of economics with marketing expertise can be found at various
universities, but economists engaged in the art of batik painting are
rare. Among the few is Basu Swastha Dharmmestha.
Combining marketing and art is what the man with an MBA who is a
marketing lecturer at Gadjah Mada University (UGM) in Yogyakarta has
Having learned to draw during childhood, in his high school years
Basu also practiced batik painting while apprenticed with Javanese
dance maestro and batik artist Bagong Kussudiardjo in his workshop in
Basu continued to paint with his first work, Burung Hantu (Owl),
produced in 1968, followed by Keburukan vs Kebaikan (Evil vs Virtue,
1973), Ikan (Fish, 1980) and Dua Prajurit Pandawa (Two Pandava
From 1985 to 2010, Basu went on hiatus from painting to focus on teaching.
“In 2010, I visited an exhibition at the Jogja Expo Center (JEC). I
was given a canvas to paint. Since then I’ve started batik painting
again,” he said. Now with his hundreds of batik works, Basu hopes that
through pictures, batik — already recognized by UNESCO as a world
heritage item — will become even more popular around the world.
The demise of batik figures in Yogyakarta such as Bambang Utoro,
Bagong Kussudiardjo and Amri Yahya has further motivated him. “I want
to keep learning and painting to succeed the batik specialists,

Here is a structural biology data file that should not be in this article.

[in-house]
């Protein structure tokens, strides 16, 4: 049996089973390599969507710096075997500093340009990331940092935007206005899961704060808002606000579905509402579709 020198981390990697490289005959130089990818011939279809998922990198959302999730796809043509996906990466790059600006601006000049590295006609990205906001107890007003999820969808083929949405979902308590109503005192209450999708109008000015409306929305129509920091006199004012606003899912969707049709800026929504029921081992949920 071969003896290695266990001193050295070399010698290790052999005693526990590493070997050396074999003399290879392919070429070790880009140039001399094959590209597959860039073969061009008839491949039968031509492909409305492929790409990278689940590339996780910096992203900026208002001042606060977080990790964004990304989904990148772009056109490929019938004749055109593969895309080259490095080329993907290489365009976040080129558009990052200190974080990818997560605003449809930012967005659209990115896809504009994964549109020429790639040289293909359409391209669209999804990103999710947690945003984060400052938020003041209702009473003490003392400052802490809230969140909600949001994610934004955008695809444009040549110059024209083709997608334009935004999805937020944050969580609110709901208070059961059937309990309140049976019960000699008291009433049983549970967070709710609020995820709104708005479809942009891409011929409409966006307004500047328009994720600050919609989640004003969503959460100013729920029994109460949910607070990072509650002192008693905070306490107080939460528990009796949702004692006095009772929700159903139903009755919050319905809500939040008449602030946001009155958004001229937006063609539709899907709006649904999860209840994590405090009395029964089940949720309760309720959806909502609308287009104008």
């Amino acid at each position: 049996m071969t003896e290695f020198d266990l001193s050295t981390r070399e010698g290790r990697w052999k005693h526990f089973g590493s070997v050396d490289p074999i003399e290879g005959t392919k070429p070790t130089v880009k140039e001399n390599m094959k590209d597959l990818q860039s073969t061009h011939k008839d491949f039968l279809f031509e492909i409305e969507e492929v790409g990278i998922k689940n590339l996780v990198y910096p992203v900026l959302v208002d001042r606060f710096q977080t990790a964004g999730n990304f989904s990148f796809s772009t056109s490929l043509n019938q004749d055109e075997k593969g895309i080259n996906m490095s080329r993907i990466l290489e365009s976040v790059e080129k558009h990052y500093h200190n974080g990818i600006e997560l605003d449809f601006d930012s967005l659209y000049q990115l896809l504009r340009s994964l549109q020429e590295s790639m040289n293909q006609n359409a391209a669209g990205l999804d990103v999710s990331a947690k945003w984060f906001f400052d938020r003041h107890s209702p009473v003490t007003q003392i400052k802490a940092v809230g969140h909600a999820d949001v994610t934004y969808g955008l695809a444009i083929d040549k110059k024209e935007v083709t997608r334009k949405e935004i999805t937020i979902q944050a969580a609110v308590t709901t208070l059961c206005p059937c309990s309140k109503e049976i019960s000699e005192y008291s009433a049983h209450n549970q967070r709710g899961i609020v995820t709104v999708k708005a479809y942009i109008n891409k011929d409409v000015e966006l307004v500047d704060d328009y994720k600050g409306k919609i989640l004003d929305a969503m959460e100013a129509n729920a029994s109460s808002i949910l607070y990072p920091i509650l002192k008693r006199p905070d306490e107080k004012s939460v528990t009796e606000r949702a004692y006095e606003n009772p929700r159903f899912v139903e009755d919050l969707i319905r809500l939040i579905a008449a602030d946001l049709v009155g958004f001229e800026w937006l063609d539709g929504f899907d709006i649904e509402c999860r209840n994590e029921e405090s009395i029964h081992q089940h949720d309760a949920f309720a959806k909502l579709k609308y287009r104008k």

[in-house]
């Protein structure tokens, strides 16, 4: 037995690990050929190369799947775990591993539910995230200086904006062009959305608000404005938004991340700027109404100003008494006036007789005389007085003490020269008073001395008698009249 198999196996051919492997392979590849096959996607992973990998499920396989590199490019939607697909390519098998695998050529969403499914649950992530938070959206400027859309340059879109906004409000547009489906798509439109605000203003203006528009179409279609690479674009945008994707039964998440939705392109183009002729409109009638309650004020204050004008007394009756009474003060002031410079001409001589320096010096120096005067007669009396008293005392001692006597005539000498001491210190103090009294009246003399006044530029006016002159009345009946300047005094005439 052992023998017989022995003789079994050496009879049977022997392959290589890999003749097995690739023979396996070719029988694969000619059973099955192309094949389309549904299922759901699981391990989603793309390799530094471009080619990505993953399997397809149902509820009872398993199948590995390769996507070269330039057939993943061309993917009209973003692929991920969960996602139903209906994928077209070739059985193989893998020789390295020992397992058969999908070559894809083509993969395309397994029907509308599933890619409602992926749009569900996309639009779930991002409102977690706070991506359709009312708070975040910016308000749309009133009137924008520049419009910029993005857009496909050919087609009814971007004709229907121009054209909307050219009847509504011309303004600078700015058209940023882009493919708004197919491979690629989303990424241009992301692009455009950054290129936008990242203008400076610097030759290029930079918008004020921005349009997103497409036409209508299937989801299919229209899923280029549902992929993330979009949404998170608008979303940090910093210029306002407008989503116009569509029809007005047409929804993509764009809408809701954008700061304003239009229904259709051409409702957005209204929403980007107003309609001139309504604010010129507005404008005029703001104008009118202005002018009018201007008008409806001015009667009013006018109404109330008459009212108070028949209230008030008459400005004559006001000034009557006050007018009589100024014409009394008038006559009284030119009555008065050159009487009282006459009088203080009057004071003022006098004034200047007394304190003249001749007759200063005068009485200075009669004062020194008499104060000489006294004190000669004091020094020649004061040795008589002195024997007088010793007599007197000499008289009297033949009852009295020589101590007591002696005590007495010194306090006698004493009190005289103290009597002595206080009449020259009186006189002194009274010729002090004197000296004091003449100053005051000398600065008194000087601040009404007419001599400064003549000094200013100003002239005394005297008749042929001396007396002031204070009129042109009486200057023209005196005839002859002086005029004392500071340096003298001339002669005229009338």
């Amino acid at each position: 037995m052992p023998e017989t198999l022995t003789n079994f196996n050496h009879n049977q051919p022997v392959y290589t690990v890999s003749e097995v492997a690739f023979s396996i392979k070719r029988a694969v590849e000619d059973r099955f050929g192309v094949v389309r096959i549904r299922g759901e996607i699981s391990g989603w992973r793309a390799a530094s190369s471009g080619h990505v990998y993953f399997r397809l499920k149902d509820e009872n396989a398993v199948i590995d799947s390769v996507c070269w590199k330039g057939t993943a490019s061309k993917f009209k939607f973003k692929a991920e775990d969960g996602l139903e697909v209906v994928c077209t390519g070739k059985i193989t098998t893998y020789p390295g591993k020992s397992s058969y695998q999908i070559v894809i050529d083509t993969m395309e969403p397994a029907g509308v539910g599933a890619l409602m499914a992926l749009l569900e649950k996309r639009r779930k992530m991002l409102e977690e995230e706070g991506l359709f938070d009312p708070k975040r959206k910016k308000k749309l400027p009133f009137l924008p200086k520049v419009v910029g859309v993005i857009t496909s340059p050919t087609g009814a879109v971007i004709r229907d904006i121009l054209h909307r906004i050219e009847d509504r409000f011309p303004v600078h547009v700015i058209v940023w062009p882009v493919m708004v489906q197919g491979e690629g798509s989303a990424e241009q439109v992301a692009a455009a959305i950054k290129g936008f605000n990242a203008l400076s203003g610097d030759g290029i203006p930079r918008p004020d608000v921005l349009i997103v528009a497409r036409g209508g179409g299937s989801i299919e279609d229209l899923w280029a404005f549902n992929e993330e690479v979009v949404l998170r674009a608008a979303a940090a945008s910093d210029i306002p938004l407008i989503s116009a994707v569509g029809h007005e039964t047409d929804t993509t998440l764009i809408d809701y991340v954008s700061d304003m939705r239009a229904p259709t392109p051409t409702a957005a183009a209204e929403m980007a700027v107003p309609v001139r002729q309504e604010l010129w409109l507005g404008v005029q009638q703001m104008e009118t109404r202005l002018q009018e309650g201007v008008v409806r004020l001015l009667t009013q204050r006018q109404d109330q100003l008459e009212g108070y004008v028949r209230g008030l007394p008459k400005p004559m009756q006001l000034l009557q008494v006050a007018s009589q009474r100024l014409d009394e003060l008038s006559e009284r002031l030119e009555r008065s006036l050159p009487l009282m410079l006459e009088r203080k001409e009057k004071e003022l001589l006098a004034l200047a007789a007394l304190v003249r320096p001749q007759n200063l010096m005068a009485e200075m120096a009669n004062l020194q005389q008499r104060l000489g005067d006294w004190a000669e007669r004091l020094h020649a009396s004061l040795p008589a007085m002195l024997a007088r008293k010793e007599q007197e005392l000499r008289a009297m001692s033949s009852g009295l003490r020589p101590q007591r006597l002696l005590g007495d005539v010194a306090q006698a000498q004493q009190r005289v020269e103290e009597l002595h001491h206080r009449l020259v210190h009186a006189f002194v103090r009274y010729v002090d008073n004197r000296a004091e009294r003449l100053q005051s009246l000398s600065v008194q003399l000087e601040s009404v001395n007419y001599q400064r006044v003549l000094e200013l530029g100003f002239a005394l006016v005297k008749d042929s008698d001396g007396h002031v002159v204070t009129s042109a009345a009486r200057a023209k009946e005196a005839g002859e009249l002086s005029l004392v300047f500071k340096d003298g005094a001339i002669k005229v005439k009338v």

especially after the passing of Amri Yahya,” said Basu.
Basu avoids being trapped in certain batik design schools. His
paintings constitute a blend of contemporary, naturalistic and abstract
elements, all in a decorative style.
Through batik images, Basu also wishes to convey a message of peace.
His fish motifs, for instance, depict the dynamic sea animals’ ability
to adapt rapidly.
“Conflict is unnecessary. Adapting ourselves to current conditions
and the world is something beautiful. It’s the philosophy of my fish
patterns,” said the father of four.
Apart from fish, Basu also has adopted many wayang (shadow puppet)
characters, particularly the Pandava brothers of the Hindu epic
Mahabharata. With their lofty values, wayang figures are also seen as
compatible with the science of marketing.
“We should identify our consumers. Europeans are fond of ethnic
objects and wayang designs are ethnic in nature,” he said. Without a
doubt, his wayang canvases are being collected by his overseas friends
and foreign tourists.
“Such works will further globalize batik while communicating the
noble values of wayang and the high integrity of the Pandavas as models
of excellent conduct,” he said.
Basu shares his artistic talent with his family, related by blood to
the late distinguished choreographer and batik painter Bagong
To mark his return to the art world, Basu held a solo exhibition at
the Koesnadi Hardjasumantri Cultural Center at UGM recently, displaying
54 works from 1968 to 2012 under the theme “The awakening of batik
painting to make the world worth living”.
A book, Batik Lukis Basu SD (Batik Paintings of Basu SD), written by
artists Marissa Haque and Meta Ayu Thereskova, was also launched at
“I’m very interested in his work and feel grateful for participating
in the efforts of Basu Swastha, an economist who combines marketing
science and art,” Marissa said.
Today, the professor divides his time between teaching and art. “I
have my family’s support. After retirement I’m going to be focusing on
the art of batik painting and make batik even more famous the world
over,” he said.
“Basu Swastha Dharmmesta: Making Batik and Marketing It (dalam Marissa Haque Ikang Fawzi)”